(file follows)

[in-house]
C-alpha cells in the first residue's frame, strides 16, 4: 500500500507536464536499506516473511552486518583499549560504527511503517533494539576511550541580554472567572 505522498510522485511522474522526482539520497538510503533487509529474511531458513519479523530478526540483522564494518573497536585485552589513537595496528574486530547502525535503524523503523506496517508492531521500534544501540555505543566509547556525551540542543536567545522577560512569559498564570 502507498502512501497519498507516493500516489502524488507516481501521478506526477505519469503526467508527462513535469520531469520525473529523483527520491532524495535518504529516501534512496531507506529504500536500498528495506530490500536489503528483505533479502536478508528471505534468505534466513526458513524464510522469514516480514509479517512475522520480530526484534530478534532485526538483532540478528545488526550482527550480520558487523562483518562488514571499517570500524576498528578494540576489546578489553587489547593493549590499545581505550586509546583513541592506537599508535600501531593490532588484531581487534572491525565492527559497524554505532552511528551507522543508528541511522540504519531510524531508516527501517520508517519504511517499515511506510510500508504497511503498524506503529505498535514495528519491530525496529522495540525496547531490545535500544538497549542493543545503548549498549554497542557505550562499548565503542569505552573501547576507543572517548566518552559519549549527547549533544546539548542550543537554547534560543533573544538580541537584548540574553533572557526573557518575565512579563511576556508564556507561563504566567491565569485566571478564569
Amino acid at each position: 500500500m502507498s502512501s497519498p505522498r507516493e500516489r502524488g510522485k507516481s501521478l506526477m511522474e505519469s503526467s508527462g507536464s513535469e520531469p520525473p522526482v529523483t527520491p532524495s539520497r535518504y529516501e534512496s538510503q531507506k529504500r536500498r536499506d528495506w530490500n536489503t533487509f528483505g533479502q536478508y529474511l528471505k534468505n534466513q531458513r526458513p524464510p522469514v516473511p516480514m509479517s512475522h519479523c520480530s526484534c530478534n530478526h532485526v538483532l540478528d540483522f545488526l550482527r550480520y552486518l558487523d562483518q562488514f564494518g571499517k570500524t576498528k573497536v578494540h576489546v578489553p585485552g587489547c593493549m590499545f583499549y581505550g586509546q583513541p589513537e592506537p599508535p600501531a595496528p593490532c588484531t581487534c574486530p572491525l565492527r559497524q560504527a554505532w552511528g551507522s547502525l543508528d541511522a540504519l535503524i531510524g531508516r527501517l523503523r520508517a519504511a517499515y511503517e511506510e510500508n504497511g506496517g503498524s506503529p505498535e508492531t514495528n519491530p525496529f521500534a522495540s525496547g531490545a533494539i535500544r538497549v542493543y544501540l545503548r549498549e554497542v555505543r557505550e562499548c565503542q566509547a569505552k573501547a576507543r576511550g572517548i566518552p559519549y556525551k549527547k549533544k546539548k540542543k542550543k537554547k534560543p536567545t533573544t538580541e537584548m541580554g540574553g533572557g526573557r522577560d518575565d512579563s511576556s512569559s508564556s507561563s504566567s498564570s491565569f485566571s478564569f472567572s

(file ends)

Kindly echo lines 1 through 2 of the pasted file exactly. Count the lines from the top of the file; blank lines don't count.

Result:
[in-house]
C-alpha cells in the first residue's frame, strides 16, 4: 500500500507536464536499506516473511552486518583499549560504527511503517533494539576511550541580554472567572 505522498510522485511522474522526482539520497538510503533487509529474511531458513519479523530478526540483522564494518573497536585485552589513537595496528574486530547502525535503524523503523506496517508492531521500534544501540555505543566509547556525551540542543536567545522577560512569559498564570 502507498502512501497519498507516493500516489502524488507516481501521478506526477505519469503526467508527462513535469520531469520525473529523483527520491532524495535518504529516501534512496531507506529504500536500498528495506530490500536489503528483505533479502536478508528471505534468505534466513526458513524464510522469514516480514509479517512475522520480530526484534530478534532485526538483532540478528545488526550482527550480520558487523562483518562488514571499517570500524576498528578494540576489546578489553587489547593493549590499545581505550586509546583513541592506537599508535600501531593490532588484531581487534572491525565492527559497524554505532552511528551507522543508528541511522540504519531510524531508516527501517520508517519504511517499515511506510510500508504497511503498524506503529505498535514495528519491530525496529522495540525496547531490545535500544538497549542493543545503548549498549554497542557505550562499548565503542569505552573501547576507543572517548566518552559519549549527547549533544546539548542550543537554547534560543533573544538580541537584548540574553533572557526573557518575565512579563511576556508564556507561563504566567491565569485566571478564569